“I have been meaning to ask you something…  I didn’t even want to get up this morning… do you really feel better now after three years…?”

“I was thinking I must ask you something today, … I was wondering… does this pain become bearable after a while… you will know so I thought I must ask you.”

“You have dealt with it, so you will be able to tell me, does it hurt like this all your life? What’s the point of living if it is so painful to live every moment?”

“This is very wrong you know, what kind of creator created such a world where there is so much pain? We would not have had any children if we knew it was so painful to lose them… Do you really think… does it really become bearable with time?”

I can relate to each thought – have asked the same questions with the same disbelief, and almost always, each time I laugh, there is astonishment, and a quickly suppressed question, “How can I laugh? Tejaswee has died and I can laugh?” There is almost a rebellious desire to never laugh, to show the creator there is no forgiveness from this mother for creating so much pain. Denying these thoughts would be dishonest and does not help validate similar thoughts felt by other parents. But when I talk to this dear friend I make an effort to end these rants with a positive thought, “Maybe I can forgive fate/Creator/whatever, maybe it was predestined, maybe there was no way it could not have happened, maybe there is forgiveness being sought because there is so much hope in the love and the joy that we feel for Brat Three…  and I am sure if we are determined to fight pain and find joy again, we can try to seek happiness and support in whichever ways we are comforted…” 

This post is a thank you note to this mother for all the positivity she brings into my thoughts.

Related Posts:

Do dreams have meanings?

Do you believe that each day promises a fresh beginning?

2011… and an unbelievable dream.

Dreams by Tj91

“The pain will never go, but you will smile again.”

It’s Real not Virtual : Love from Crafty Shines…

Just pick it up…

We are moving…

Words do heal.

Last year, these days. 


38 thoughts on “When we surprise ourselves.

  1. It’s terrifying to think how close any of us are to something similar happening to us. Twenty years of memories….I can’t even imagine it. Sometimes when I think of Anupa dying I wonder how I could possibly manage without her after just five years. Now multiply that several times over and perhaps I can get an inkling of what you went through.

    Wow…and we probably avoid a dozen accidents every day. That…is horrible to contemplate. I can only live normally by shutting out that realization. A full understanding of the precipice we all stand on will probably drive me mad.

    Your blog is probably a great help though. It allows you to process all your feelings and structure it through what I can only call a work of art. A need almost. At least for me, it is. Anupa asked me the other day how much money I would accept to stop blogging and I surprised myself by thinking that I may not do it for any amount of money. It’s my immortality project. My “gift” so to speak. If I’m not mistaken, your blog has helped you cope as well hasn’t it?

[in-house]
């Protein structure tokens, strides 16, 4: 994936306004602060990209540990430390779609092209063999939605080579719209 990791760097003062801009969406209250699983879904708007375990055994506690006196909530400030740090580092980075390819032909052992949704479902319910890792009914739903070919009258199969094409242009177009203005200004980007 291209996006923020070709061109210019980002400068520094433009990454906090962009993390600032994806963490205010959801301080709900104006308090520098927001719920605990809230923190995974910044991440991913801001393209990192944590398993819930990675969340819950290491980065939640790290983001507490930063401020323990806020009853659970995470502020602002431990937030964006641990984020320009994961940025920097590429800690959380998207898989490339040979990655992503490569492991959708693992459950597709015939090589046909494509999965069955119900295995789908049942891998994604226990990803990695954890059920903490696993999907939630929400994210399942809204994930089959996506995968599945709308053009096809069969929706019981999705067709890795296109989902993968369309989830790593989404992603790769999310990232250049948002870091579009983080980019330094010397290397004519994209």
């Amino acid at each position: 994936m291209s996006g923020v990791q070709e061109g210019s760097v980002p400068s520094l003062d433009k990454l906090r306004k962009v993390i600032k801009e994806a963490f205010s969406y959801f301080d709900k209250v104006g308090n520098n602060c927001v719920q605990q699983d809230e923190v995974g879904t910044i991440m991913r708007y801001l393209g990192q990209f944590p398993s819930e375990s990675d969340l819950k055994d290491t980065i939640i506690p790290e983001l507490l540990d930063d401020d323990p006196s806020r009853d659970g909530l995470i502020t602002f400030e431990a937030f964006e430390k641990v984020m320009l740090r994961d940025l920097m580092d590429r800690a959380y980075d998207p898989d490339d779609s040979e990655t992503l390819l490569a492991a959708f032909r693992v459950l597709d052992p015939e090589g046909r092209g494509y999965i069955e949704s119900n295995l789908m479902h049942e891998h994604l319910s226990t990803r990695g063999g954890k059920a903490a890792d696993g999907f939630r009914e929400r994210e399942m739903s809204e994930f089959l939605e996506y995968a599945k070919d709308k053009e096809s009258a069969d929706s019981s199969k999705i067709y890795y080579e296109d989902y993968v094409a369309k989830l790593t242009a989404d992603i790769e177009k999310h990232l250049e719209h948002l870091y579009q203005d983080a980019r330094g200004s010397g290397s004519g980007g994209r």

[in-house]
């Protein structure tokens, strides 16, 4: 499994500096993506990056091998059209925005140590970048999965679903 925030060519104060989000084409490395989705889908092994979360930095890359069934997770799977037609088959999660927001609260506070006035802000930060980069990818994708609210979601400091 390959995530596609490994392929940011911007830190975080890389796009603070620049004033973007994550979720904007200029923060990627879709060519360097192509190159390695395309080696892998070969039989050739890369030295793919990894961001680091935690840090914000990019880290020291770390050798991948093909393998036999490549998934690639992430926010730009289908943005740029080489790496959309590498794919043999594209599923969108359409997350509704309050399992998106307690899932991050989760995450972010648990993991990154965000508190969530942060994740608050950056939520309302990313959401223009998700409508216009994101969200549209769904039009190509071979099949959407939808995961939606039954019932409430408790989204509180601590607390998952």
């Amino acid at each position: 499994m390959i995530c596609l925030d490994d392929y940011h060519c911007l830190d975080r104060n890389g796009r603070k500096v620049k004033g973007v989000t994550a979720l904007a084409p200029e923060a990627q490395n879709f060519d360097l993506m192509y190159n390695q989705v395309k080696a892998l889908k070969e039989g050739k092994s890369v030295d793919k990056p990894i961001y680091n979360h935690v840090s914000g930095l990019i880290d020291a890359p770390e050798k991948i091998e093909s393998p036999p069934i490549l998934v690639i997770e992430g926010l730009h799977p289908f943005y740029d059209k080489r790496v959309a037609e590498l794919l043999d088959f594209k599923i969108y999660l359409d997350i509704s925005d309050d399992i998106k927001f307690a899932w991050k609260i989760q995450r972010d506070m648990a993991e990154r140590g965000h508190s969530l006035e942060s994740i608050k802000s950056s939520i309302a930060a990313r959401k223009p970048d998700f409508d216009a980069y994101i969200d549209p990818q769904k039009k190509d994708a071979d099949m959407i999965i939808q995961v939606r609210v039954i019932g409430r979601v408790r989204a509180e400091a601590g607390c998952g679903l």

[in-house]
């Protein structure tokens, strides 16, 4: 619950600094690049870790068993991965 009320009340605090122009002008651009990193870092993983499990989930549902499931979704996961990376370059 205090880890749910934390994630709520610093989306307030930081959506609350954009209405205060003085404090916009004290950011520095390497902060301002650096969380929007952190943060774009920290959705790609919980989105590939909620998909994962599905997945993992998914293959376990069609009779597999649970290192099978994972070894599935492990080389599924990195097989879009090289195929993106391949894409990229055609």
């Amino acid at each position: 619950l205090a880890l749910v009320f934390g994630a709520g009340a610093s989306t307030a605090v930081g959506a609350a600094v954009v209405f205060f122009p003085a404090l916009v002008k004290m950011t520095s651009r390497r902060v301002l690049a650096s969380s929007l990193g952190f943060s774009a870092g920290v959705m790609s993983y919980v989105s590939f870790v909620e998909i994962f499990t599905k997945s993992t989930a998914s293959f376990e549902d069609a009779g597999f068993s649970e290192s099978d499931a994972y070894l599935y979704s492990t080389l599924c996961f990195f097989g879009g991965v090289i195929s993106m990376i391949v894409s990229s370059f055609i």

• Yes Bhagwad it has. It’s still doing that. And not just through sharing of thoughts, which is very helpful… it makes terrifying and seemingly all-powerful pain easier to dissect and deal with but also through all the connections we make – the first two mothers I connected with, I met through this blog. And somehow almost all the people I have met online have been the least judgmental – which alone is a great support. And Tejaswee’s blog is a source of unimaginable comfort – everything would have been much worse if her blog did not exist.


      • Tejaswee’s blog is a comfort even to those who did not know her – I read her Letter to the Future now, and there’s so much wisdom there. It always makes me feel good to read it.


  2. YOU’RE BRAVE. That’s all I want to say after reading this heart melting post. I’m just speechless. No words No gestures would suffice the feeling. I sincerely hope that each day brings loads of happiness and positivity into your life. Thank you for sharing this wonderful post. Nothing else would have made me feel better! Thanks!


    • I edited to make it clearer R’s Mom, Brat Three with her brattishness has brought unlimited love, hope and joie de vivre in our lives, but in this post I mean the mother and a new friend who hungers for positivity, and forces me to see the positive in the bleakest situations.


  3. Beautiful writing, brilliant post.
    I have a professional peer who is a psychiatrist.
    Both of his sons have passed away – the youngest at 9 yrs old to leukemia & the oldest at 17 yrs old by suicide due to depression.
    I can not even imagine the overwhelming grief & emotions he’s gone through, but he has come to terms with it also.


  4. You show us such a way forward on conquering the self, IHM. Your blog helps me live more mindfully. Yesterday, looking at a sleeping daughter’s hint of chubbiness, the little that hasn’t melted away, I know I thought of how this time is just now and that I would cherish it a whole lot. Your journey has been one of a few ways of learning, one that has made me stop and think and treasure the time and the people we have, when we have them. In that too, you continue to be an instrument to bring more to people. That is the highest purpose I can think of – being an instrument to help more people get higher.



      • Never mind these inveterate thumbdowners.
        They have done it before too and surface occasionally on this blog.

        The most charitable explanation is that they are mixing up the significance of the directions in which the thumbs point and are thumbing down the comment when they actually mean to do the opposite.